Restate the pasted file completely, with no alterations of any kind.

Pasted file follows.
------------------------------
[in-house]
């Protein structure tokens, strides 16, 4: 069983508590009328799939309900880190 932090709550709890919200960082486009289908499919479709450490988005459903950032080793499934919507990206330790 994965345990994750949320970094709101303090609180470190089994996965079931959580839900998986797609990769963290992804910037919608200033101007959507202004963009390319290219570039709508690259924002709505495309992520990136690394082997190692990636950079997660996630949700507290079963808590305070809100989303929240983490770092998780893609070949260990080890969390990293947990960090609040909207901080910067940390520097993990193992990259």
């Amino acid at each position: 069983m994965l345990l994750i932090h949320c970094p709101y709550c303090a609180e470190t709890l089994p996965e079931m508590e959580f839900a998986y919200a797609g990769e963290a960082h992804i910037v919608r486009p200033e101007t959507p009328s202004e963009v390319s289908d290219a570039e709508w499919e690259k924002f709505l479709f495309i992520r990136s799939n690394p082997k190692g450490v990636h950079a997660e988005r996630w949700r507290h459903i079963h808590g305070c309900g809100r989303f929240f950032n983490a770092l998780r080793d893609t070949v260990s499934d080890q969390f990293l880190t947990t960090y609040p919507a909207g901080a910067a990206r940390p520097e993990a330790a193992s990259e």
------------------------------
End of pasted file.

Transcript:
[in-house]
């Protein structure tokens, strides 16, 4: 069983508590009328799939309900880190 932090709550709890919200960082486009289908499919479709450490988005459903950032080793499934919507990206330790 994965345990994750949320970094709101303090609180470190089994996965079931959580839900998986797609990769963290992804910037919608200033101007959507202004963009390319290219570039709508690259924002709505495309992520990136690394082997190692990636950079997660996630949700507290079963808590305070809100989303929240983490770092998780893609070949260990080890969390990293947990960090609040909207901080910067940390520097993990193992990259």
């Amino acid at each position: 069983m994965l345990l994750i932090h949320c970094p709101y709550c303090a609180e470190t709890l089994p996965e079931m508590e959580f839900a998986y919200a797609g990769e963290a960082h992804i910037v919608r486009p200033e101007t959507p009328s202004e963009v390319s289908d290219a570039e709508w499919e690259k924002f709505l479709f495309i992520r990136s799939n690394p082997k190692g450490v990636h950079a997660e988005r996630w949700r507290h459903i079963h808590g305070c309900g809100r989303f929240f950032n983490a770092l998780r080793d893609t070949v260990s499934d080890q969390f990293l880190t947990t960090y609040p919507a909207g901080a910067a990206r940390p520097e993990a330790a193992s990259e």